Back to Top

  • First Slide

  • Second Slide

  • Third Slide

Category Archives: Cancer Awareness

Authors who fight cancer, support organizations to eradicate the disease, or have family and/or friends with it.

Living with Cancer. Keyword: Living @liviaquinn Livia Quinn #AttackingCancer #CancerLivia Quinn shares good news — and statistics that can help.

One third or all men and women in the US will develop cancer of some kind. Every year I hear more positive experiences about cancer, people living longer, going into remission or the diagnosis itself making them face difficult decisions that improve their lives and health.
Living with cancer. According to the American Cancer Society “Today, more than 15 million people alive in the United States have had some type of cancer. Some of these people are cancer-free; others still have it.”
And still the main problem seems to be convincing people, particularly women, to be tested. Here are some of the things you may not be aware of about cutting your risks of getting cancer. (Some are still controversial with doctors, like mine who is on the side a one glass of red wine a day. Nevertheless, these are some things you can do to reduce your risk.) We need to face some hard truths about our habits.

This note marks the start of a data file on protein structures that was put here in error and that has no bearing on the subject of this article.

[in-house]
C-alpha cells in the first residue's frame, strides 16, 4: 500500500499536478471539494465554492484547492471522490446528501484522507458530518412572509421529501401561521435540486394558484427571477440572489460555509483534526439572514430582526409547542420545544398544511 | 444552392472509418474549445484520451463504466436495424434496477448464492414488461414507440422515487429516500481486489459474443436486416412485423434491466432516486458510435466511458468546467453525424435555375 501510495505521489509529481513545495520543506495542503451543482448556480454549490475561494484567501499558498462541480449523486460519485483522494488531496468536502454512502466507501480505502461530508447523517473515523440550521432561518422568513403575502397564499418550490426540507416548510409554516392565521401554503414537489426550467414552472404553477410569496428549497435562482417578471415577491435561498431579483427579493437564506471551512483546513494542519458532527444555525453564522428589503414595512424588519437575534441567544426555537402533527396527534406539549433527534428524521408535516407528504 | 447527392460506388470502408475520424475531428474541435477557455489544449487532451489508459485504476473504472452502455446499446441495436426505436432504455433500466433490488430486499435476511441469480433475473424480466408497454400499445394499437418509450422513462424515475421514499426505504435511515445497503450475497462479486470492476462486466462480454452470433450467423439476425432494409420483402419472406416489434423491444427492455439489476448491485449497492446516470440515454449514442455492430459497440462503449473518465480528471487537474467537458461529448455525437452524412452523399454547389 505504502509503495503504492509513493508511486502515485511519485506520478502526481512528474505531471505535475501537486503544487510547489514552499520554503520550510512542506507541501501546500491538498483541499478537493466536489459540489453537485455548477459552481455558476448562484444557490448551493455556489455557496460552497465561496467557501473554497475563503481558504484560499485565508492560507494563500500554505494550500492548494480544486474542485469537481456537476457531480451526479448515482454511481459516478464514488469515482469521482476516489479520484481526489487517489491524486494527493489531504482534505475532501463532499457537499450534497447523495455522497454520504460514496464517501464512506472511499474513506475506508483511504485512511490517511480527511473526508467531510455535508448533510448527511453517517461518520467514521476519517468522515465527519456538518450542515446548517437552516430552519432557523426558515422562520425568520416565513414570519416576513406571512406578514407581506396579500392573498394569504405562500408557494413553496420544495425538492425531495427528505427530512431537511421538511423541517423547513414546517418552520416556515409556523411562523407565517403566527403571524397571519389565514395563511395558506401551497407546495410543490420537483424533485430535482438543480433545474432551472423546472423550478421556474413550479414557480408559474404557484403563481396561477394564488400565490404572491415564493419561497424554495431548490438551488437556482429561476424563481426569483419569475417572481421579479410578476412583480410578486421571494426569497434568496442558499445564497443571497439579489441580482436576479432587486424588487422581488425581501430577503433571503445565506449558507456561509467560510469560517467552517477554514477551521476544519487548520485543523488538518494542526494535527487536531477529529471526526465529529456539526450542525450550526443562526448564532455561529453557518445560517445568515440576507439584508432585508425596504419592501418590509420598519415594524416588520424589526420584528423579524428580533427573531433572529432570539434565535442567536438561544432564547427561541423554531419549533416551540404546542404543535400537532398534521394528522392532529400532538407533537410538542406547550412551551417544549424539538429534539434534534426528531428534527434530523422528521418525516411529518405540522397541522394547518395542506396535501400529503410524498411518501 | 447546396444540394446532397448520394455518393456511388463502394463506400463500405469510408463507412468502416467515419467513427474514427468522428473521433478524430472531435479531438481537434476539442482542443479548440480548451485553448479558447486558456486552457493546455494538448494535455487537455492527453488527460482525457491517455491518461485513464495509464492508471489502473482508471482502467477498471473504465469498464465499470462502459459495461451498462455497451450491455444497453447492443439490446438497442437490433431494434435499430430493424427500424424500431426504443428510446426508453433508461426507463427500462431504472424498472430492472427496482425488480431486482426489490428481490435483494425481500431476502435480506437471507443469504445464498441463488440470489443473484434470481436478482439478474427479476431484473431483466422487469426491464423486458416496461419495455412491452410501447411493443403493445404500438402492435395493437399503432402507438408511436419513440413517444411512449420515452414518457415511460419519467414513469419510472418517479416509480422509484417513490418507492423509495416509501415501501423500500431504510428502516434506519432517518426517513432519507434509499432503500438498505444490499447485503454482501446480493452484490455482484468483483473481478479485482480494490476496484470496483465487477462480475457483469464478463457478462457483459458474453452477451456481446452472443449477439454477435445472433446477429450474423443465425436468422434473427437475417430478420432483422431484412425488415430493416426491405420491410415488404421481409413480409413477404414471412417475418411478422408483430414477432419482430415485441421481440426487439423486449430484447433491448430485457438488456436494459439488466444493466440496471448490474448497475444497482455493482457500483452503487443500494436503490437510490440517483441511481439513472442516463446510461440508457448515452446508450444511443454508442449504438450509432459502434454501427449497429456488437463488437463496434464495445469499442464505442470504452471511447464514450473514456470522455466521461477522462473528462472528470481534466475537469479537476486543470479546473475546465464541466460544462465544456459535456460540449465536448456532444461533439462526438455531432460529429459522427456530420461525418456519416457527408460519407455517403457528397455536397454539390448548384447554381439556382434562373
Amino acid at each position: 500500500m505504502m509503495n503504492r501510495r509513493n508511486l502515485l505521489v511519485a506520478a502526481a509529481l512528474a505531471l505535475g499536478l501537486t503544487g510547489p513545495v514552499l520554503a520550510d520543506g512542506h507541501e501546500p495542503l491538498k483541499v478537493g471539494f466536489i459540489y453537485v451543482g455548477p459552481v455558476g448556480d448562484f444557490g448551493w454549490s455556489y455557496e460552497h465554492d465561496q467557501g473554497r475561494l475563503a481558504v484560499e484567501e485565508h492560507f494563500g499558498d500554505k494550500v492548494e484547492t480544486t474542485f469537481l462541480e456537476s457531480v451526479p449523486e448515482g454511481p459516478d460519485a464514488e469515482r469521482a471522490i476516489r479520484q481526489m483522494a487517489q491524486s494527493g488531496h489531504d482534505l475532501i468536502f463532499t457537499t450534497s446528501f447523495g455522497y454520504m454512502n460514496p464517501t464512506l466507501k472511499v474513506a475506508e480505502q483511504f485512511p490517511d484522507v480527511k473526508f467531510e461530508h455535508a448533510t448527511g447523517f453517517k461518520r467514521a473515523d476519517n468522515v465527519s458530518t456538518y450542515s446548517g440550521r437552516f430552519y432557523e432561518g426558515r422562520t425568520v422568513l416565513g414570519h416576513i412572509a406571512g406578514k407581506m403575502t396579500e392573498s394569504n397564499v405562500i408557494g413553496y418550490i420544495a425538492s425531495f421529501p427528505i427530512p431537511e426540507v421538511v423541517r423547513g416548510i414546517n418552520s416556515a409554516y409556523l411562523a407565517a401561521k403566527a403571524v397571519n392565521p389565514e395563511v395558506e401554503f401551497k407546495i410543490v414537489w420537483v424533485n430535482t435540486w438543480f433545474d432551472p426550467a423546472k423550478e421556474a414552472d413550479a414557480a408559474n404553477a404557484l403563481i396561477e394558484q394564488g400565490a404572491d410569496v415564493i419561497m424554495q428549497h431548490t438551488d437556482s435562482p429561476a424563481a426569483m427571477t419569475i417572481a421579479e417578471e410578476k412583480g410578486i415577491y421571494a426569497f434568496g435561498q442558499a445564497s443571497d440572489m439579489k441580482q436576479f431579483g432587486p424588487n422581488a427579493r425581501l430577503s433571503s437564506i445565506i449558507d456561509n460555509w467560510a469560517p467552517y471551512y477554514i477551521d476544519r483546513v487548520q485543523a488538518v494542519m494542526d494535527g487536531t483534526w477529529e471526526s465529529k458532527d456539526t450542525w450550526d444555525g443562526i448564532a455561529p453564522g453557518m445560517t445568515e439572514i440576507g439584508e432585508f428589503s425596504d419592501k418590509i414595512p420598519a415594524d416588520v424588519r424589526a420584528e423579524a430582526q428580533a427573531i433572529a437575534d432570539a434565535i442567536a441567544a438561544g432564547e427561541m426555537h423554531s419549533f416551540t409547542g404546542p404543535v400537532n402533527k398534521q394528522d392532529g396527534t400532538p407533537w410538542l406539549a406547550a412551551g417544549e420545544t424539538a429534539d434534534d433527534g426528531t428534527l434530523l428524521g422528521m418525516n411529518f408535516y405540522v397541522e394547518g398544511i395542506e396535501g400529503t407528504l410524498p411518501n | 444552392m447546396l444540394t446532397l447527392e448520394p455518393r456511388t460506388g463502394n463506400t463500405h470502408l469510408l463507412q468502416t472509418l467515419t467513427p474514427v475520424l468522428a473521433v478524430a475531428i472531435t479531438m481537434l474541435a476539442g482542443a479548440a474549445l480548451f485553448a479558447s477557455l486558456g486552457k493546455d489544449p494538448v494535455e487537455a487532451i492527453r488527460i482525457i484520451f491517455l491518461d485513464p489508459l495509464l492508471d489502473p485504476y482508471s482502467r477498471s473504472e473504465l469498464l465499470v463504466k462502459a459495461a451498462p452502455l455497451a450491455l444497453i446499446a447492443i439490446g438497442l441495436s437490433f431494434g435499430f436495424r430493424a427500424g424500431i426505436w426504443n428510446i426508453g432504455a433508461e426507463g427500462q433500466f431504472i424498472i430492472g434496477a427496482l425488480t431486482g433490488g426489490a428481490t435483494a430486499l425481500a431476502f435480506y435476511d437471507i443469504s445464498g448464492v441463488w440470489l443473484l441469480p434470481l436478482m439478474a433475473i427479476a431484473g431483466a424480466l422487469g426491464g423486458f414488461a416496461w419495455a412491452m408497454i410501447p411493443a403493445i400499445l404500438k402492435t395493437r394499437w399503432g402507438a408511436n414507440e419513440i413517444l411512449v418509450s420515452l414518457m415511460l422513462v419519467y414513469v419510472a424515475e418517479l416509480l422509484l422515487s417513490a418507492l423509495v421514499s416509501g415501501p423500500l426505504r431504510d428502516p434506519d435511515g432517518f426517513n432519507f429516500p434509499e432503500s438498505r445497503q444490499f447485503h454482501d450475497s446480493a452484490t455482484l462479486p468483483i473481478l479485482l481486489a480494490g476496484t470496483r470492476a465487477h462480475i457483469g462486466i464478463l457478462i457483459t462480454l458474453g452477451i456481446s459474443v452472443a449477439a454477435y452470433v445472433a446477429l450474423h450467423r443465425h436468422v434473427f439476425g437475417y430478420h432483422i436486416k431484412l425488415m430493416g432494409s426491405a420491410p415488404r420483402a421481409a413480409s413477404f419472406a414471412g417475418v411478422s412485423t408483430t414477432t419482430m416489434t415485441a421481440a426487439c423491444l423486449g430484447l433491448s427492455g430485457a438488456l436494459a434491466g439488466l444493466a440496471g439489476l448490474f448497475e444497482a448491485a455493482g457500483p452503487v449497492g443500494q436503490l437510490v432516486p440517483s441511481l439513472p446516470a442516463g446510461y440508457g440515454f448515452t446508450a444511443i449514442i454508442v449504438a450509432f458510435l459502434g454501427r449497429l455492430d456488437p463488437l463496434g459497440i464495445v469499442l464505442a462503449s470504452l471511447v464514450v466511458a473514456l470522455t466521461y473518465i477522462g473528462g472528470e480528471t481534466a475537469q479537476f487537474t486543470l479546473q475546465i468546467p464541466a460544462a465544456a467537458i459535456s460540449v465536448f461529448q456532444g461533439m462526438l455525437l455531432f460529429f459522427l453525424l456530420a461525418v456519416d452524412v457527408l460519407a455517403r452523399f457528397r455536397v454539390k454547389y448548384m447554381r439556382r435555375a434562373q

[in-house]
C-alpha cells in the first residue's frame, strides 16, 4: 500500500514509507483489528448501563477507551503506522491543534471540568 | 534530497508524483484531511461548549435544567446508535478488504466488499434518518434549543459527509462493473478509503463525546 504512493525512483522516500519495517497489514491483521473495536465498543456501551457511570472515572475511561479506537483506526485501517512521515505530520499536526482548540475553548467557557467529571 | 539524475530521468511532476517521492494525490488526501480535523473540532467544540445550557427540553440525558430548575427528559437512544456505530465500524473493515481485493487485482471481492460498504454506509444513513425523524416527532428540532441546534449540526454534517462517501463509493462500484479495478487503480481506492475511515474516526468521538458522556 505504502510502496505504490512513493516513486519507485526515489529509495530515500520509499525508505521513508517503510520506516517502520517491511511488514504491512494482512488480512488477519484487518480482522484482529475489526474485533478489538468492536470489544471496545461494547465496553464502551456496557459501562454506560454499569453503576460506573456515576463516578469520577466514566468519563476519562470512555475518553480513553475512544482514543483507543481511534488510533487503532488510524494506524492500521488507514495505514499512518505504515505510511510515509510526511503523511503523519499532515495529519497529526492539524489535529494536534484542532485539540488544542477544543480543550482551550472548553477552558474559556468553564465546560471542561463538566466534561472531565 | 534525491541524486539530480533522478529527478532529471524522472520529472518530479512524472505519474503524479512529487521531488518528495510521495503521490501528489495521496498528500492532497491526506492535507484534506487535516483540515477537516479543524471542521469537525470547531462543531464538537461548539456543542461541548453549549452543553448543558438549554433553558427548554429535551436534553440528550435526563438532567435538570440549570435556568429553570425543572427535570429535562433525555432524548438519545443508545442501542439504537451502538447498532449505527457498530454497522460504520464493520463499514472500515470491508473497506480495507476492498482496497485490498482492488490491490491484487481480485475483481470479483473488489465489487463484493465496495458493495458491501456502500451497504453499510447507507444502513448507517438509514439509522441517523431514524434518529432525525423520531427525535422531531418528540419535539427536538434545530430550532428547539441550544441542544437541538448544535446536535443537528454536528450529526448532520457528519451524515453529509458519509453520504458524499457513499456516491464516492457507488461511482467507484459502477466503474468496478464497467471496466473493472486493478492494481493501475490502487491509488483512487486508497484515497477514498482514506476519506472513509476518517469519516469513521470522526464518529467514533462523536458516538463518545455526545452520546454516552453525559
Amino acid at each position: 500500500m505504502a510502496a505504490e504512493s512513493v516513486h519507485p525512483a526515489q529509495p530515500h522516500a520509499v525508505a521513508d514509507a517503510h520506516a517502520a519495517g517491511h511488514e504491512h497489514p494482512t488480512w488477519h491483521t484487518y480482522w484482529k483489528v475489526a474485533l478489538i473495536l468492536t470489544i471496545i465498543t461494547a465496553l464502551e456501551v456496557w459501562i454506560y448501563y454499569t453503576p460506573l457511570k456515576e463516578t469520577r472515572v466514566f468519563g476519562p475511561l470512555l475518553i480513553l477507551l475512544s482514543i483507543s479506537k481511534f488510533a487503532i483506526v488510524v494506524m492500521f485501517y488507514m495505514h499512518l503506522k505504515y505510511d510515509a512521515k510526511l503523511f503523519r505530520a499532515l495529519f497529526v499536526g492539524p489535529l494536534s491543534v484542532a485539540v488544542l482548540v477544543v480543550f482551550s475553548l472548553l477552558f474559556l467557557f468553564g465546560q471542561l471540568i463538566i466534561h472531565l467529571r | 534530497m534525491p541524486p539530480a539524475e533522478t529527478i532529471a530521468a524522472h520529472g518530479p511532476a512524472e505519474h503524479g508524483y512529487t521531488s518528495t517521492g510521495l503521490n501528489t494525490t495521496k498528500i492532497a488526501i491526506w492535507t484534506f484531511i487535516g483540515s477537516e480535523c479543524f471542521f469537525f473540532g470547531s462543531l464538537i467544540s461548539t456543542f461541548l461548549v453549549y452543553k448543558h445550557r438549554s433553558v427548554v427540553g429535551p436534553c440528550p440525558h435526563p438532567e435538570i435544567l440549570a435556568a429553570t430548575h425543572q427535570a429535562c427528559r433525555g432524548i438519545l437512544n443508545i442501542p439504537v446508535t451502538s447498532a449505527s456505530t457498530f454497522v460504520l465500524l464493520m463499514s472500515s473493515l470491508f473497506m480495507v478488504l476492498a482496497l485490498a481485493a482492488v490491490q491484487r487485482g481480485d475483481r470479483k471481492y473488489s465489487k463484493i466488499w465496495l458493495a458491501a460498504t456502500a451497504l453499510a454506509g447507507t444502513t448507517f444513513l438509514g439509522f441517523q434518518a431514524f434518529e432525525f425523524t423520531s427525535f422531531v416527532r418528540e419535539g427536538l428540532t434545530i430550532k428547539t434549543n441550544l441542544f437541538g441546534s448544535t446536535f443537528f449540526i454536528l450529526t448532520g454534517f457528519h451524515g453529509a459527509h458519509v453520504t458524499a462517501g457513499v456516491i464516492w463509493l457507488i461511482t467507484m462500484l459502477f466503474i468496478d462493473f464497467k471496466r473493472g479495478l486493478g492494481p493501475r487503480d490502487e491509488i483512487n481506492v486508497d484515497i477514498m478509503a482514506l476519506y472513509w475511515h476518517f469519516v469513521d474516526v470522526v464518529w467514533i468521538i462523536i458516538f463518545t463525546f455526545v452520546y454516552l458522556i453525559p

1. Obesity is the largest risk factor that is preventable.
2. Get mammograms or tests for your genetic risk factors.
3. Risks increase with age so all the more reason to get other risks factors in check.
4. Don’t stick your head in the sand. Self check. Report ANY changes to your doctor.
5. Breast cancer isn’t always hereditary and around 90% of lumps aren’t cancerous. But that leaves 10%. EARLY DETECTION is imperative.
6. Any alcohol, according to research, increases your risk, even wine.
7. Breast cancer is no longer a death sentence. And one thing about the recent Obamacare laws was to make one mammogram a year and health exam is covered by your insurance. Check to make sure this is still true with yours but for many there is no monetary reason to avoid mammograms.